Interest rate interactions in the classical gold standard, 1880-1914: was there any monetary independence?

Bordo, M.D. and Macdonald, R. (2005) Interest rate interactions in the classical gold standard, 1880-1914: was there any monetary independence? Journal of Monetary Economics, 52, pp. 307-327. (doi:10.1016/j.jmoneco.2004.05.008)

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Abstract

This paper examines an hypothesis of Svensson (1994) (Journal of Monetary Economics 33, 157–199) that a credible target zone can confer on a country a degree of independence in the operation of its monetary policy, even when exchange rates are fixed. We test this hypothesis for the Classical gold standard using a newly created monthly data base for the period 1880–1913. Building on the recently noted finding that the Classical gold standard represented a credible, well-behaved, target zone system we propose a number of ways of testing the Svensson’ model. Our main finding is that the Classical gold standard did indeed confer some independence in the operation of monetary policy for participating countries. This would seem to have an important bearing on the kind of institutional framework required for a modern day target zone to function effectively and, in particular, to weather speculative attacks.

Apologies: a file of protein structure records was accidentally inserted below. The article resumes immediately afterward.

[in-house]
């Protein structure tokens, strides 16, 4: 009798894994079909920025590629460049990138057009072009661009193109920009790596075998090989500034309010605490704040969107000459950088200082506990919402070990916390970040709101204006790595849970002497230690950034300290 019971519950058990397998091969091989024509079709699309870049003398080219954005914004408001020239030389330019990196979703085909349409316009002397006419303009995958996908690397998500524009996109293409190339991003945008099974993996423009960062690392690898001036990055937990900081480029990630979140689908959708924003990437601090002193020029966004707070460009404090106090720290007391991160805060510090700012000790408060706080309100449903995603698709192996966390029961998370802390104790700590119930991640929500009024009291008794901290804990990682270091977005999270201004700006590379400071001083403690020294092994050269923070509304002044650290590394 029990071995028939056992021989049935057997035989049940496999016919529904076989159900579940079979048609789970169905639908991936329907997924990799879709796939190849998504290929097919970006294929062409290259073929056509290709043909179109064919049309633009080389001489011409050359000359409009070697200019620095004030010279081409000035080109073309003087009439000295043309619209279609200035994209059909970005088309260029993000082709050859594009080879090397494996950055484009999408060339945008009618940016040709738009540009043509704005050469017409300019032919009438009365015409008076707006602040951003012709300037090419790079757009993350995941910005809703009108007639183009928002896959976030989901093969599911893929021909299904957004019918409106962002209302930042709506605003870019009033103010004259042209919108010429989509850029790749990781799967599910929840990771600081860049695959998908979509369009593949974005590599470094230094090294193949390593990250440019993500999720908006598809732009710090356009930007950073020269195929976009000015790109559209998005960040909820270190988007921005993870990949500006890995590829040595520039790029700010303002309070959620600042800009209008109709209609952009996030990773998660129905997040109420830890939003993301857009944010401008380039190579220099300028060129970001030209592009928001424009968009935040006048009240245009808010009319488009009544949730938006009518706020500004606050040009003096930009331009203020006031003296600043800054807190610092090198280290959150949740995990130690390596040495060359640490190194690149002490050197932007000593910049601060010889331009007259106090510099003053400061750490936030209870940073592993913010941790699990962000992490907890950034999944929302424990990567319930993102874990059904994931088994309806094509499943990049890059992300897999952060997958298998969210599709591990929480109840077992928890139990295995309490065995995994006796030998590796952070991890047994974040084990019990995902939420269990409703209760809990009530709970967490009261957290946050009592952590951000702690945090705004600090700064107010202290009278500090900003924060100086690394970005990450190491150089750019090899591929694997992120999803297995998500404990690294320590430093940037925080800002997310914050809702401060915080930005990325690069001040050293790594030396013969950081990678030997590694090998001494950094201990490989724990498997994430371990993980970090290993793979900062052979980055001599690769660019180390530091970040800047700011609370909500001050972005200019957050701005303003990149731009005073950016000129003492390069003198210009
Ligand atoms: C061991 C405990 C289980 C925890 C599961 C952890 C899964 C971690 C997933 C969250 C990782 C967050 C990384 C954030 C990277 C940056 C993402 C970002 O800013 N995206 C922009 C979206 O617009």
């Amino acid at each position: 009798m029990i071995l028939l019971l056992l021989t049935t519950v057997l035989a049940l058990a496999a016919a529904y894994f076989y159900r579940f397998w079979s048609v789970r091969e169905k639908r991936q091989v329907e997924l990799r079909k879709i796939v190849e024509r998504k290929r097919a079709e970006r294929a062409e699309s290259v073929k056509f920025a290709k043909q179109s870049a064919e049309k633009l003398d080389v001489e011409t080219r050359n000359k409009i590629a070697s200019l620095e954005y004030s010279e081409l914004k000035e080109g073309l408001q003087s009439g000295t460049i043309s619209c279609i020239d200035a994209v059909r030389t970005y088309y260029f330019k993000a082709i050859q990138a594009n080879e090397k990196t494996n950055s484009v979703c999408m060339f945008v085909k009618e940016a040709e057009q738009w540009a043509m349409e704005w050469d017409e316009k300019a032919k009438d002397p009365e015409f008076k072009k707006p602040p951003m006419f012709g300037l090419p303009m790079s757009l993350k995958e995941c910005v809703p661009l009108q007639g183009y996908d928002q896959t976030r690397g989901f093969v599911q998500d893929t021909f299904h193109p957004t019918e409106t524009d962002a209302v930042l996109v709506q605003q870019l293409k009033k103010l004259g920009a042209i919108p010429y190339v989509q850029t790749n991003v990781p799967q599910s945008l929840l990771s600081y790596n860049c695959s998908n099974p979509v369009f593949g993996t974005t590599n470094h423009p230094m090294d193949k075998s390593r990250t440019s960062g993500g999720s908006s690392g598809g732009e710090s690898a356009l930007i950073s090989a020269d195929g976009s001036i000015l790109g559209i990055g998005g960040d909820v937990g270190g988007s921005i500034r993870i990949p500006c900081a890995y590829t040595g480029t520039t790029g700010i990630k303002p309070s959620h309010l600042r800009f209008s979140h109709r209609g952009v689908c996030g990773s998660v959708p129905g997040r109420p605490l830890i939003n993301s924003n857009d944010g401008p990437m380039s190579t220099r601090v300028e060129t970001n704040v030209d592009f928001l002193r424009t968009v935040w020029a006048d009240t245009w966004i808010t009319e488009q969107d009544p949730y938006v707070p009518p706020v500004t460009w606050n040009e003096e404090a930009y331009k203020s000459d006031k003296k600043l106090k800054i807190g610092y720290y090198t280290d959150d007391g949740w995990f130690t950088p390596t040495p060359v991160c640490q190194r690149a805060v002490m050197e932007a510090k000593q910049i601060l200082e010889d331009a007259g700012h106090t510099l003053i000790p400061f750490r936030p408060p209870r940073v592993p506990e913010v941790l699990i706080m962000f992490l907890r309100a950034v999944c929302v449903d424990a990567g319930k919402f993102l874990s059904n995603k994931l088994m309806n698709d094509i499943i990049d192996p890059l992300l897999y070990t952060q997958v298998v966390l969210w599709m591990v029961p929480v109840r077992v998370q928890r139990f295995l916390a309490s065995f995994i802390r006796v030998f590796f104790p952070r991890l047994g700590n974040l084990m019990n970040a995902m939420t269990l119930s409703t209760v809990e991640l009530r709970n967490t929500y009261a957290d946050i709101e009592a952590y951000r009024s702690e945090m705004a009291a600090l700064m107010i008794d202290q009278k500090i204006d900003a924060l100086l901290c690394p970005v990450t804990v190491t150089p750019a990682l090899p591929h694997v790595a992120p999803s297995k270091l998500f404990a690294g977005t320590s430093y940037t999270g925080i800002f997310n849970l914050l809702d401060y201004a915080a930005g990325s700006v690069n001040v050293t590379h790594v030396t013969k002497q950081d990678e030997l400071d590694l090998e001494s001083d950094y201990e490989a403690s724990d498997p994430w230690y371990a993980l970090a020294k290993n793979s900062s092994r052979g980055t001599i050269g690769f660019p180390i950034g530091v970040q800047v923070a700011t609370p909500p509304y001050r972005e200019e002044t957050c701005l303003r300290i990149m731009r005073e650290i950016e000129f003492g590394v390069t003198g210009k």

Item Type:Articles
Status:Published
Refereed:Yes
Glasgow Author(s) Enlighten ID:MacDonald, Professor Ronald
Authors: Bordo, M.D., and Macdonald, R.
College/School:College of Social Sciences > Adam Smith Business School > Economics
Journal Name:Journal of Monetary Economics
ISSN:0304-3932
Published Online:07 March 2005

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